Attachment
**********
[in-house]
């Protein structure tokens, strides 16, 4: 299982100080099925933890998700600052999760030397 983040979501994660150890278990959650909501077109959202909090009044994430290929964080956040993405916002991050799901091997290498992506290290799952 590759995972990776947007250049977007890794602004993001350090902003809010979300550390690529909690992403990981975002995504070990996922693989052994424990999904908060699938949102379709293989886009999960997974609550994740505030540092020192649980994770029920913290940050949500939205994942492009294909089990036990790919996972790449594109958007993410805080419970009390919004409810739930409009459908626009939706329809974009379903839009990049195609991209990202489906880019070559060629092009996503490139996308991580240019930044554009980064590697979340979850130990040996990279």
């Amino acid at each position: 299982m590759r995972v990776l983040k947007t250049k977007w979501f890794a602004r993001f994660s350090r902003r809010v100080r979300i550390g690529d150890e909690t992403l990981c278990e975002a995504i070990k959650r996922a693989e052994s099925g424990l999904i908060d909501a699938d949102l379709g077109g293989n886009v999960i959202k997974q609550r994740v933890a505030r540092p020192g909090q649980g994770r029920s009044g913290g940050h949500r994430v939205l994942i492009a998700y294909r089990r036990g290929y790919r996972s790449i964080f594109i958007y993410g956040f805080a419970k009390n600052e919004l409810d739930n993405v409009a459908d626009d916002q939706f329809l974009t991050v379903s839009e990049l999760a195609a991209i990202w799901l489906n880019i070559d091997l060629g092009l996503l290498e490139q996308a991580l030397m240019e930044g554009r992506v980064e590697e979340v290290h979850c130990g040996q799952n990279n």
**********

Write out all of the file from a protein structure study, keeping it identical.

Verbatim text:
[in-house]
């Protein structure tokens, strides 16, 4: 299982100080099925933890998700600052999760030397 983040979501994660150890278990959650909501077109959202909090009044994430290929964080956040993405916002991050799901091997290498992506290290799952 590759995972990776947007250049977007890794602004993001350090902003809010979300550390690529909690992403990981975002995504070990996922693989052994424990999904908060699938949102379709293989886009999960997974609550994740505030540092020192649980994770029920913290940050949500939205994942492009294909089990036990790919996972790449594109958007993410805080419970009390919004409810739930409009459908626009939706329809974009379903839009990049195609991209990202489906880019070559060629092009996503490139996308991580240019930044554009980064590697979340979850130990040996990279």
């Amino acid at each position: 299982m590759r995972v990776l983040k947007t250049k977007w979501f890794a602004r993001f994660s350090r902003r809010v100080r979300i550390g690529d150890e909690t992403l990981c278990e975002a995504i070990k959650r996922a693989e052994s099925g424990l999904i908060d909501a699938d949102l379709g077109g293989n886009v999960i959202k997974q609550r994740v933890a505030r540092p020192g909090q649980g994770r029920s009044g913290g940050h949500r994430v939205l994942i492009a998700y294909r089990r036990g290929y790919r996972s790449i964080f594109i958007y993410g956040f805080a419970k009390n600052e919004l409810d739930n993405v409009a459908d626009d916002q939706f329809l974009t991050v379903s839009e990049l999760a195609a991209i990202w799901l489906n880019i070559d091997l060629g092009l996503l290498e490139q996308a991580l030397m240019e930044g554009r992506v980064e590697e979340v290290h979850c130990g040996q799952n990279n």